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TRAVEL
November 20, 2011
How Detroit has changed Thanks for the great article ["Psst! Did You Know?" by Andrew Bender, Nov. 13], and thanks for referring to us as "Michiganders" instead of "Michigainians. " I grew up just outside Detroit in Bloomfield Hills and always loved the "'hoods" downtown. Yes, in the last several decades there were areas I avoided at night and one or two I avoided even during the day, but for the most part, I did and still love downtown Detroit. Teri Springer Richland, Mich.
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BUSINESS
March 5, 2009 | Stuart Pfeifer
Broadcom Corp. co-founder Henry T. Nicholas III will be able to ditch his electronic monitoring bracelet and travel freely throughout the U.S. while awaiting trial on criminal charges, a federal judge ruled. U.S. Magistrate Judge Arthur Nakazato granted Nicholas' request Monday but said the billionaire former executive would have to consent to random drug testing and obtain advance approval from court officials to travel outside Southern California. Nicholas, free on $3.
OPINION
January 24, 2011 | Gregory Rodriguez
I demand a recount! Or a re-survey! Or some form of redress for the aspersions Travel + Leisure magazine has cast not only on the City of Angels but on all of us Angelenos. The magazine released a survey last week of travelers who, in all their wisdom, concluded that Los Angeles surpasses New York as the rudest city in America. Excuse me? My first reaction was fear that I would never again be able to use the rude New Yorker jokes in my already limited humor repertoire ?
TRAVEL
July 11, 2010 | From The Los Angeles Times
Value added? Not so much Spain has found a convenient way to ease its troublesome budget deficit. During a May transatlantic cruise, some 750 passengers on Holland America's Prinsendam, including my wife and me, were notified that Spain had imposed a 7% value-added tax on shipboard purchases while in Spanish waters. The Prinsendam docked at the Spanish ports of Cádiz, A Coruña and Bilbao. Of course, the VAT on-board would be in addition to the same tax we were charged for on-shore buys.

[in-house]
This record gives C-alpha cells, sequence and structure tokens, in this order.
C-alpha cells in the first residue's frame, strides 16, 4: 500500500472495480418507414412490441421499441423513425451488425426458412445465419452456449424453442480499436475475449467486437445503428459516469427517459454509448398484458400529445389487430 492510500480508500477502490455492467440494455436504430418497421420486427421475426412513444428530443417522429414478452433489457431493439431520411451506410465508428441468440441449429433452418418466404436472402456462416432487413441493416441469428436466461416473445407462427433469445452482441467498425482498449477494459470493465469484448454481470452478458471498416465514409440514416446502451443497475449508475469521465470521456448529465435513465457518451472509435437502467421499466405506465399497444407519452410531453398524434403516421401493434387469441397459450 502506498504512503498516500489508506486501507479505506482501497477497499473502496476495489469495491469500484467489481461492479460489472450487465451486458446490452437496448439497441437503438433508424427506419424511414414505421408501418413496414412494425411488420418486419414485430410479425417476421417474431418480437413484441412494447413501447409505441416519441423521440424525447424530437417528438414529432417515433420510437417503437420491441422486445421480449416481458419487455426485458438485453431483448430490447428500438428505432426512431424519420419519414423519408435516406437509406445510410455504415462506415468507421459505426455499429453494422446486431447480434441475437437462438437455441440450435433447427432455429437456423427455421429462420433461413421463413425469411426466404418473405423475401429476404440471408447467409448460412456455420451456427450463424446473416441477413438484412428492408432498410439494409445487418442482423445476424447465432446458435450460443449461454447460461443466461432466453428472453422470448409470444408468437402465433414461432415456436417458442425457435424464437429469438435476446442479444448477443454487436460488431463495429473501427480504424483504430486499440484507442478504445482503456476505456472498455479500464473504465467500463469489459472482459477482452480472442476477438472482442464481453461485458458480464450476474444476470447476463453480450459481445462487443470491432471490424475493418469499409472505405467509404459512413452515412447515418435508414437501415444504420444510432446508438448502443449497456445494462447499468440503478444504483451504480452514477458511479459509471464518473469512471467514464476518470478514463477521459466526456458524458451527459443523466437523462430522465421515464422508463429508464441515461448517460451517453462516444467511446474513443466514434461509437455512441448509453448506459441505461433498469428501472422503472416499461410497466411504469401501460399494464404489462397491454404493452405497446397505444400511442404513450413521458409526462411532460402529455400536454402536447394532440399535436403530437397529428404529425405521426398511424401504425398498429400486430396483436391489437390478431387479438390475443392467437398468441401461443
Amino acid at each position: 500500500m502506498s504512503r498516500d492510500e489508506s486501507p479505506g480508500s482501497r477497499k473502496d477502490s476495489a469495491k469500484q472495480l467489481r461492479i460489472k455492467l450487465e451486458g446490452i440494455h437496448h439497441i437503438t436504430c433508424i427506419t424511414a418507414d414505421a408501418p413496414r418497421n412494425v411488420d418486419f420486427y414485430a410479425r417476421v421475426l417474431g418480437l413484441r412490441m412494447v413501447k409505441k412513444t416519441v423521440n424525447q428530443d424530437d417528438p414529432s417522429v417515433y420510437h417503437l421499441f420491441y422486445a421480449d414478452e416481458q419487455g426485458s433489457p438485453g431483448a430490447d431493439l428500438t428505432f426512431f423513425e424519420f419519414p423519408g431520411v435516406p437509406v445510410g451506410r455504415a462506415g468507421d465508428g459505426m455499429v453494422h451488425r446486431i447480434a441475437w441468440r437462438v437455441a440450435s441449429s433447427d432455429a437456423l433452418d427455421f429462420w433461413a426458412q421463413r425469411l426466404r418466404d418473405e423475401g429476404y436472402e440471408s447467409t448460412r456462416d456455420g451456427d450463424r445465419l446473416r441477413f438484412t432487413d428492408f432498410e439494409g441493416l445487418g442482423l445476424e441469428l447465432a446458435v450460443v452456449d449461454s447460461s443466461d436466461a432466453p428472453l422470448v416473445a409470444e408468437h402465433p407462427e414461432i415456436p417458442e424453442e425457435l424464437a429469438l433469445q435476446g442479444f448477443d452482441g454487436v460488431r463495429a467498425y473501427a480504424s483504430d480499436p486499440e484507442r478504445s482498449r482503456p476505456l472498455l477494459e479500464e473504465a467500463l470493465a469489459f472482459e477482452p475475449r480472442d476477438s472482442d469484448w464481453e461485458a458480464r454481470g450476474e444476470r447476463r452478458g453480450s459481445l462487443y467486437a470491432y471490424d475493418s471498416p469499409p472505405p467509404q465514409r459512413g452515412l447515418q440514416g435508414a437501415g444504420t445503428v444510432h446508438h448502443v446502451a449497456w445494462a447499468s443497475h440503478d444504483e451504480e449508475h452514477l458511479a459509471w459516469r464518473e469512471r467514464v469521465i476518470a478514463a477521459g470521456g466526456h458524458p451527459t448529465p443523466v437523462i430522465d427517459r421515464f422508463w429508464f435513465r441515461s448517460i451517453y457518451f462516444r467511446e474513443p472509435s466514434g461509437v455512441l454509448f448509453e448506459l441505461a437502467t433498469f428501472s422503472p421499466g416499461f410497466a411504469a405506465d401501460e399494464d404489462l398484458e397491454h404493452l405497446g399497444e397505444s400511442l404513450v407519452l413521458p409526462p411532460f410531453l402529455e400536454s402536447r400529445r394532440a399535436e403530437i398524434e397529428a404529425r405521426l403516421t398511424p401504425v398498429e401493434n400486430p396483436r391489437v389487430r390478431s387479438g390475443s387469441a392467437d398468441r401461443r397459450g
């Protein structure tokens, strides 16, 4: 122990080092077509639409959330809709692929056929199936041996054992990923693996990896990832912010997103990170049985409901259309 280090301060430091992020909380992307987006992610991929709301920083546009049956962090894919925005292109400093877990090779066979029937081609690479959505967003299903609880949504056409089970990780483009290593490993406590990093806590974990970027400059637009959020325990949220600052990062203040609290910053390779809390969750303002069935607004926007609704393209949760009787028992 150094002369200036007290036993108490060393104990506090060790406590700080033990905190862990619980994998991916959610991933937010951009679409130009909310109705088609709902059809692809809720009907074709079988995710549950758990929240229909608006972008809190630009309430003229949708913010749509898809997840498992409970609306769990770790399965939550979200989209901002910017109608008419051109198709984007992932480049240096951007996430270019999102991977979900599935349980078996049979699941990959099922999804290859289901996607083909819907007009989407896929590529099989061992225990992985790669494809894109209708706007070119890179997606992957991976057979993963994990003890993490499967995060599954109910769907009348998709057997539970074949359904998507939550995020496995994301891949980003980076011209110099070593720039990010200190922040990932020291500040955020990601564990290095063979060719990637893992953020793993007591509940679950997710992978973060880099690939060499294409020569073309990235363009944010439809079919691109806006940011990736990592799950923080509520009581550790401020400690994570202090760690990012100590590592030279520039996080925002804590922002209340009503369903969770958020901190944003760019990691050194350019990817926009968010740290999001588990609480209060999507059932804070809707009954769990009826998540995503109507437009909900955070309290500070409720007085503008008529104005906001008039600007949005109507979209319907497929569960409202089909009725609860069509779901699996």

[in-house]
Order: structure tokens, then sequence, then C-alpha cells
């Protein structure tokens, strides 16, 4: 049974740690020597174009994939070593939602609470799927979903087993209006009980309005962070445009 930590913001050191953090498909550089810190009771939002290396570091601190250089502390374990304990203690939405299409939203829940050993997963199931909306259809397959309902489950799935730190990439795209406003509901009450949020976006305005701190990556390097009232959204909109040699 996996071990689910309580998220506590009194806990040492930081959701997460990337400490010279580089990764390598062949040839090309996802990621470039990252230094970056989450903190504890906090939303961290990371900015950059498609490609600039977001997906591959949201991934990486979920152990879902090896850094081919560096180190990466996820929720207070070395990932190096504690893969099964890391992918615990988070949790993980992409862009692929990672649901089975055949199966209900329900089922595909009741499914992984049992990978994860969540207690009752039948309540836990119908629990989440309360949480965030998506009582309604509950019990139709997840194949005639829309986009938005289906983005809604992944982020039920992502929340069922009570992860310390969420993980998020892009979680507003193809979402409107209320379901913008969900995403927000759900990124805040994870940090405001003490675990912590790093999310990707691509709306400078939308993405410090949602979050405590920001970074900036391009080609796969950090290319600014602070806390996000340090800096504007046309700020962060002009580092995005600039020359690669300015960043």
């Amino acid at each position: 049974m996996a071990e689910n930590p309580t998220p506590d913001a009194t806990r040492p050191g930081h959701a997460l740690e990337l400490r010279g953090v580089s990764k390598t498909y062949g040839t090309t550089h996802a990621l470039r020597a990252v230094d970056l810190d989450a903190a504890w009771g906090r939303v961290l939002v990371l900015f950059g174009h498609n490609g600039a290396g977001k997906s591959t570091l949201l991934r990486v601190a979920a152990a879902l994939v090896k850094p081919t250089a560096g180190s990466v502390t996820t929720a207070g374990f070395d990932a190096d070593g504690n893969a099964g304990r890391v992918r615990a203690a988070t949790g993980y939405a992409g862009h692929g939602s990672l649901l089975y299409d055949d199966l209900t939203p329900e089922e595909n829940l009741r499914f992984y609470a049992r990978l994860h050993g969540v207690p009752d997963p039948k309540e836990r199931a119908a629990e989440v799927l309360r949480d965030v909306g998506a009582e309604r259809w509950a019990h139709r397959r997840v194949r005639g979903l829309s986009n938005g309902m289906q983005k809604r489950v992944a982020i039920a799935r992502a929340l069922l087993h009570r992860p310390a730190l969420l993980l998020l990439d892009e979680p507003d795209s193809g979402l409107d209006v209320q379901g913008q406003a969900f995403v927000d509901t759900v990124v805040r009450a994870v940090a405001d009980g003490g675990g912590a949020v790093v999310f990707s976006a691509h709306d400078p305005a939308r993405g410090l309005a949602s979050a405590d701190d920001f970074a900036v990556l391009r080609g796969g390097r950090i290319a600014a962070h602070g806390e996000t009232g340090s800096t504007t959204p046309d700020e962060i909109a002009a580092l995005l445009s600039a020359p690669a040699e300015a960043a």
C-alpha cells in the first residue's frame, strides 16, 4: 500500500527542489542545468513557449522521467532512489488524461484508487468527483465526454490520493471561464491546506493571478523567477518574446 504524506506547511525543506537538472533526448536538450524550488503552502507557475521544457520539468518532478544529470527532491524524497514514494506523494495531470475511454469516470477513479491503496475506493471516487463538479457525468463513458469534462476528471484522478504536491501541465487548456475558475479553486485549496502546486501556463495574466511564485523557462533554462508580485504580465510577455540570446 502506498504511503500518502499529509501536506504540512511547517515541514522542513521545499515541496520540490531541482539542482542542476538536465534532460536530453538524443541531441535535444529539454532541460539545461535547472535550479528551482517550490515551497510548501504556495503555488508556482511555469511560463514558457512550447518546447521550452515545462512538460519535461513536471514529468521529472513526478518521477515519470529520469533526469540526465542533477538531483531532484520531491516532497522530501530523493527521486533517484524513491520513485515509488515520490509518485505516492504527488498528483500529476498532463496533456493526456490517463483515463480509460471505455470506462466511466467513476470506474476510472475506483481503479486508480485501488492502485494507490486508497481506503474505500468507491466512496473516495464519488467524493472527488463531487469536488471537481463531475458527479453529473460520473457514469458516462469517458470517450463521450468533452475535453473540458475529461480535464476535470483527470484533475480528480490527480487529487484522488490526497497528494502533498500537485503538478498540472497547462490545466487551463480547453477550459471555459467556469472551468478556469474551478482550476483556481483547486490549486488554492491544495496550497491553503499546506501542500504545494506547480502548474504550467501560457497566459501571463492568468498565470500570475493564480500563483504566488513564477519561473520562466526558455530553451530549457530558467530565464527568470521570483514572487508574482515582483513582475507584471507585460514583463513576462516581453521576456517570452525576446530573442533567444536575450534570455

TRAVEL
February 27, 2011 | By Chris Erskine, Los Angeles Times Staff Writer
Gulliver traveled. Look where it got him: lashed to the land by little people. Columbus, big traveler, right? Underestimated the circumference of the Earth and died thinking he'd found India. Sure, you can come up with justifications for never leaving the splendid safety of your office chair. Truth is, travel makes us better in many ways: better employees, better buddies, better mates. So, no, in these tough times, you probably don't feel the need to spend the money. But here's why we all should escape somewhere anyway: The anticipation Pros: A vacation begins the second you start to plan it. A study last year found that travelers' moods improved eight weeks before the actual vacation started.
BUSINESS
February 9, 1994
Changes in travel patterns are slowly taking place for economic, technological and sociological reasons, according to the 1993 "travel barometer" survey by Maritz Marketing Research Inc. for Budget Rent a Car. Some questions were concerned travel frequency in general while others were specific to the rental car habits.
TRAVEL
April 2, 2006
SUSAN SPANO'S take on the inevitable negatives involved in travel ["Disenchantment Tags Along, Even in Enchanting Lands," Her World, March 19] was totally refreshing and a joy to read, particularly coming from the pen/keyboard of such a seasoned trekker. Travelers all know bad stuff happens, yet the cover-up is always creative. For example, a friend describes a pocket-picking incident in Paris that turned out to be an "adventure." Yeah, sure. Sorry I missed the experience. Spano's list of advance planning tips is invaluable; more, please.
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